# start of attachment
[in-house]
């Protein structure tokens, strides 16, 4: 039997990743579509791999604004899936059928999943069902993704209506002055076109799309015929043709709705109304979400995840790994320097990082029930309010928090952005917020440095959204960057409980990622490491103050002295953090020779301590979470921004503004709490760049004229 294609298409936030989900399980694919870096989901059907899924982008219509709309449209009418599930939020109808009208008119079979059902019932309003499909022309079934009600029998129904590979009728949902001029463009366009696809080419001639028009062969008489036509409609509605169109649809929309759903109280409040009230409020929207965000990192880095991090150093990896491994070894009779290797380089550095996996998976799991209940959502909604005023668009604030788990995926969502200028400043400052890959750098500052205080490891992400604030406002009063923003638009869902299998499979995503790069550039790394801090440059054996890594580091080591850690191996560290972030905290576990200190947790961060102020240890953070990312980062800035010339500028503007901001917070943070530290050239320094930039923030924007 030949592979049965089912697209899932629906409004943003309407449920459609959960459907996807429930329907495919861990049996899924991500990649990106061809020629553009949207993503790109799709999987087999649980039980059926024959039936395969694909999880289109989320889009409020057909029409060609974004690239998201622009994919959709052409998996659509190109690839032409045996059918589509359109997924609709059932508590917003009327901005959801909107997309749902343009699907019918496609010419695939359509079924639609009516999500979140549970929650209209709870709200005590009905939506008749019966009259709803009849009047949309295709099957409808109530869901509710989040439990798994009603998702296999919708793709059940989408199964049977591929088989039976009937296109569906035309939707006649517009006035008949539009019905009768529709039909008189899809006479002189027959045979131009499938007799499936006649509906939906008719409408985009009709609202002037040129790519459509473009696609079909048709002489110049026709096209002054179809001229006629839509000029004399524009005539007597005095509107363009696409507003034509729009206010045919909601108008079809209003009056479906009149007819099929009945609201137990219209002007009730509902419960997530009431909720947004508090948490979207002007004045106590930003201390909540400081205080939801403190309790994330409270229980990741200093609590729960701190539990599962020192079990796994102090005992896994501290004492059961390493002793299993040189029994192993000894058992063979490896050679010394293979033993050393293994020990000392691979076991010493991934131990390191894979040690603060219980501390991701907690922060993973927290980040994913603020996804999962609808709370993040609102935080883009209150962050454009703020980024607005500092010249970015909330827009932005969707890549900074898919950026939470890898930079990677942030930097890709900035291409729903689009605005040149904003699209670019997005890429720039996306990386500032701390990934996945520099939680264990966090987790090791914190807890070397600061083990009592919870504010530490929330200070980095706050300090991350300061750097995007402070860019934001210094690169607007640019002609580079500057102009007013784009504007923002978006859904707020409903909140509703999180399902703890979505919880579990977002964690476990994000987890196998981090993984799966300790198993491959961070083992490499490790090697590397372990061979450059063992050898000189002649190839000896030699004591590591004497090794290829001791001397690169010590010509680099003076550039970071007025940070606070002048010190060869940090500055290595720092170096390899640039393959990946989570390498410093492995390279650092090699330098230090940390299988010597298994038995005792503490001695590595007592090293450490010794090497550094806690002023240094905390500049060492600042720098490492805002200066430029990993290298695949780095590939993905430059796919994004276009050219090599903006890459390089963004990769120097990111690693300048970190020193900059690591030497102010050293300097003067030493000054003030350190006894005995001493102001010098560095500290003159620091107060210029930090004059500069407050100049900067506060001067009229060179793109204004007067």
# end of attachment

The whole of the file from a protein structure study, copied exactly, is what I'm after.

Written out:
[in-house]
């Protein structure tokens, strides 16, 4: 039997990743579509791999604004899936059928999943069902993704209506002055076109799309015929043709709705109304979400995840790994320097990082029930309010928090952005917020440095959204960057409980990622490491103050002295953090020779301590979470921004503004709490760049004229 294609298409936030989900399980694919870096989901059907899924982008219509709309449209009418599930939020109808009208008119079979059902019932309003499909022309079934009600029998129904590979009728949902001029463009366009696809080419001639028009062969008489036509409609509605169109649809929309759903109280409040009230409020929207965000990192880095991090150093990896491994070894009779290797380089550095996996998976799991209940959502909604005023668009604030788990995926969502200028400043400052890959750098500052205080490891992400604030406002009063923003638009869902299998499979995503790069550039790394801090440059054996890594580091080591850690191996560290972030905290576990200190947790961060102020240890953070990312980062800035010339500028503007901001917070943070530290050239320094930039923030924007 030949592979049965089912697209899932629906409004943003309407449920459609959960459907996807429930329907495919861990049996899924991500990649990106061809020629553009949207993503790109799709999987087999649980039980059926024959039936395969694909999880289109989320889009409020057909029409060609974004690239998201622009994919959709052409998996659509190109690839032409045996059918589509359109997924609709059932508590917003009327901005959801909107997309749902343009699907019918496609010419695939359509079924639609009516999500979140549970929650209209709870709200005590009905939506008749019966009259709803009849009047949309295709099957409808109530869901509710989040439990798994009603998702296999919708793709059940989408199964049977591929088989039976009937296109569906035309939707006649517009006035008949539009019905009768529709039909008189899809006479002189027959045979131009499938007799499936006649509906939906008719409408985009009709609202002037040129790519459509473009696609079909048709002489110049026709096209002054179809001229006629839509000029004399524009005539007597005095509107363009696409507003034509729009206010045919909601108008079809209003009056479906009149007819099929009945609201137990219209002007009730509902419960997530009431909720947004508090948490979207002007004045106590930003201390909540400081205080939801403190309790994330409270229980990741200093609590729960701190539990599962020192079990796994102090005992896994501290004492059961390493002793299993040189029994192993000894058992063979490896050679010394293979033993050393293994020990000392691979076991010493991934131990390191894979040690603060219980501390991701907690922060993973927290980040994913603020996804999962609808709370993040609102935080883009209150962050454009703020980024607005500092010249970015909330827009932005969707890549900074898919950026939470890898930079990677942030930097890709900035291409729903689009605005040149904003699209670019997005890429720039996306990386500032701390990934996945520099939680264990966090987790090791914190807890070397600061083990009592919870504010530490929330200070980095706050300090991350300061750097995007402070860019934001210094690169607007640019002609580079500057102009007013784009504007923002978006859904707020409903909140509703999180399902703890979505919880579990977002964690476990994000987890196998981090993984799966300790198993491959961070083992490499490790090697590397372990061979450059063992050898000189002649190839000896030699004591590591004497090794290829001791001397690169010590010509680099003076550039970071007025940070606070002048010190060869940090500055290595720092170096390899640039393959990946989570390498410093492995390279650092090699330098230090940390299988010597298994038995005792503490001695590595007592090293450490010794090497550094806690002023240094905390500049060492600042720098490492805002200066430029990993290298695949780095590939993905430059796919994004276009050219090599903006890459390089963004990769120097990111690693300048970190020193900059690591030497102010050293300097003067030493000054003030350190006894005995001493102001010098560095500290003159620091107060210029930090004059500069407050100049900067506060001067009229060179793109204004007067």